The Business Services Providers Network is a referral network that coordinates resources for Newark-based businesses and entrepreneurs. This program provides quarterly meetings and creates shared databases and resource guides, so that contractors can connect with potential clients, and vital resources to expand their businesses and achieve their goals.
“While the impact of small business growth on the U.S. economy is widely appreciated, the potential of minority-owned small businesses is often overlooked,” said Ed Skyler, Citi’s Executive Vice President for Global Public Affairs and Chair of the Citi Foundation. “These cities recognize this untapped potential and are coming together to rethink how they work with minority-owned small businesses to help them grow and create high-quality jobs.”
All five cities selected for this Accelerator are majority-minority, meaning that relative to the overall U.S. population, racial minorities comprise a majority of the local population, making them prime urban centers to address the barriers people of minority-owned businesses face, including access to capital, connections to industries, and navigating regulations.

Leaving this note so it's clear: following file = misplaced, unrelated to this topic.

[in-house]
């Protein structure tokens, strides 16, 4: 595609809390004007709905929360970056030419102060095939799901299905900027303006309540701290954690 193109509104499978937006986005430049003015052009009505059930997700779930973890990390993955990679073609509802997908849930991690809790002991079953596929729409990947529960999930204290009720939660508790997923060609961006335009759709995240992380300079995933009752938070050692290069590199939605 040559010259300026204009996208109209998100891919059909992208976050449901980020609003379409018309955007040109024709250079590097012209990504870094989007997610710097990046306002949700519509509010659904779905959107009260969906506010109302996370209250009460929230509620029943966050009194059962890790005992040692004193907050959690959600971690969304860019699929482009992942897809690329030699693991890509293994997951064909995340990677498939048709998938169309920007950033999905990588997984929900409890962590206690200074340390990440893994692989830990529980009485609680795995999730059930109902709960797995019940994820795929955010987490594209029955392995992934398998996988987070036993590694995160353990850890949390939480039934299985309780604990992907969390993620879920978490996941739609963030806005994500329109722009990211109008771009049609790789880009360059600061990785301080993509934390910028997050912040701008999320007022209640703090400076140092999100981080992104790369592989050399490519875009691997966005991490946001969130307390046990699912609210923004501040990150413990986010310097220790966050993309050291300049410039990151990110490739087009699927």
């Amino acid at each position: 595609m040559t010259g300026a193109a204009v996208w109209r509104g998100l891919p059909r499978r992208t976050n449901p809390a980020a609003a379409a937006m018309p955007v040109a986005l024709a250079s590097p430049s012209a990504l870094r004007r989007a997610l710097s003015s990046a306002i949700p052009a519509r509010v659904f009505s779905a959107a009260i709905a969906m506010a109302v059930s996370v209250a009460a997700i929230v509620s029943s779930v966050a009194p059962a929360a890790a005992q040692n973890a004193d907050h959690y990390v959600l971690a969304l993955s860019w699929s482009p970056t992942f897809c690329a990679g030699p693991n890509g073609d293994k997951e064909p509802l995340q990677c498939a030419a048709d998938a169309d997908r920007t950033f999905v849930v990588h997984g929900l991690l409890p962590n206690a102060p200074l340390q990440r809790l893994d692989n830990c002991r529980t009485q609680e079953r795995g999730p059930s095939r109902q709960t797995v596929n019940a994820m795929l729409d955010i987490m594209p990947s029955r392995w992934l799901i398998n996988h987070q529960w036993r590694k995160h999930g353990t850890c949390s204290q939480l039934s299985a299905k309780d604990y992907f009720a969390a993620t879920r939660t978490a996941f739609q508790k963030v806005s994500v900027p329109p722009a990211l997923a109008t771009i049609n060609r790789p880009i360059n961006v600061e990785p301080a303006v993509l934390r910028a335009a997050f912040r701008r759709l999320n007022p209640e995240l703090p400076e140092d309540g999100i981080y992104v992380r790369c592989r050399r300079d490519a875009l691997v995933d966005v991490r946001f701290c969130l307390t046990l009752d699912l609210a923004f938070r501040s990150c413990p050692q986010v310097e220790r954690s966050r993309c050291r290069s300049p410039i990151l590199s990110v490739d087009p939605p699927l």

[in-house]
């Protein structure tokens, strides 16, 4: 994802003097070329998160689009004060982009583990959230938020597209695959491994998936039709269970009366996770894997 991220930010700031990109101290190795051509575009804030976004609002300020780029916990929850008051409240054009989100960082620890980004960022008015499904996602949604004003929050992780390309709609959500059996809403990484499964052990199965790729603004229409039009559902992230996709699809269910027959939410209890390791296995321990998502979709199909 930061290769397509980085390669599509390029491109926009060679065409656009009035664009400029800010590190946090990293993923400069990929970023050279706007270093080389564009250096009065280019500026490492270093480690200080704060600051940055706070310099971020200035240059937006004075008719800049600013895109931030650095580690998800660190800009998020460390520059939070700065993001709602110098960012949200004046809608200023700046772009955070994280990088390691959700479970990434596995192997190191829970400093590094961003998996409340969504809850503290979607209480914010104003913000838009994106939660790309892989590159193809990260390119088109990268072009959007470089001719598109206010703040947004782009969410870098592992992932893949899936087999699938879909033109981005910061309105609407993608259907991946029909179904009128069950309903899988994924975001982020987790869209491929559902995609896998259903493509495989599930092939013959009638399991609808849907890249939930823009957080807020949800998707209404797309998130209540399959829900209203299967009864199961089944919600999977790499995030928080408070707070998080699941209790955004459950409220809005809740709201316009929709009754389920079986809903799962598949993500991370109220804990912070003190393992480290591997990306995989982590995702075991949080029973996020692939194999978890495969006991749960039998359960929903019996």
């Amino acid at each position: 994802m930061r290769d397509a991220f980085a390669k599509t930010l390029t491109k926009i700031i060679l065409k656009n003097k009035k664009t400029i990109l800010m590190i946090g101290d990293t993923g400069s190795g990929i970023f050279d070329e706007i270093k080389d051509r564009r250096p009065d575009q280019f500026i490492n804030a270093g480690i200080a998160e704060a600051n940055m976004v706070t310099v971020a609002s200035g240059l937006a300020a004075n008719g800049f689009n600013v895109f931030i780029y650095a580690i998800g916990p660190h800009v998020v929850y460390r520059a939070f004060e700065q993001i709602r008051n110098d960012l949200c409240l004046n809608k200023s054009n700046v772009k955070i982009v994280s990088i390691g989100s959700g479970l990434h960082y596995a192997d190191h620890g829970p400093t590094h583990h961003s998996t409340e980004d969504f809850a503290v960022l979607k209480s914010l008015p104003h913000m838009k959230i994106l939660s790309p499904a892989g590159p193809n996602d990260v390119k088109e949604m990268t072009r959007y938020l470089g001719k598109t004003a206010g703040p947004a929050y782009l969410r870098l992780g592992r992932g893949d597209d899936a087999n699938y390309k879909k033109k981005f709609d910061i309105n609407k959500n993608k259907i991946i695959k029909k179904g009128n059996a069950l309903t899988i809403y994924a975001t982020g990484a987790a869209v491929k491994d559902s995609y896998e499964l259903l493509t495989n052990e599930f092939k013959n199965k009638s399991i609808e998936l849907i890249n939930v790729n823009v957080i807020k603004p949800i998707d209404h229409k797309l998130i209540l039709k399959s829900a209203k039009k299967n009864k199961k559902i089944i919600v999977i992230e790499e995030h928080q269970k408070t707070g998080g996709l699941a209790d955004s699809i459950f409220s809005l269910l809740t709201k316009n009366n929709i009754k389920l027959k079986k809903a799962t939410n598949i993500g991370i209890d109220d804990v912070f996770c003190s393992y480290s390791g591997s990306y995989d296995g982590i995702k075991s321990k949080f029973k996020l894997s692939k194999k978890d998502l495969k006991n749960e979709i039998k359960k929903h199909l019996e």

Now in its fifth year, the City Accelerator has brought together 17 municipalities to test new approaches that improve the lives of residents, especially those with low incomes. For example, Baltimore created an online portal for residents returning from the criminal justice system to access services and job opportunities, which is now part of the Baltimore City Health Department’s TECHealth initiative. Seattle created a system managed by the Department of Neighborhoods to integrate the perspectives of racially diverse communities into the planning of key projects and policies and track the results. The City of Los Angeles used its position as the host of the 2028 Olympics to test out policies and programs that will ensure small businesses, including minority-owned businesses, have access to the economic opportunities that come with hosting a large event.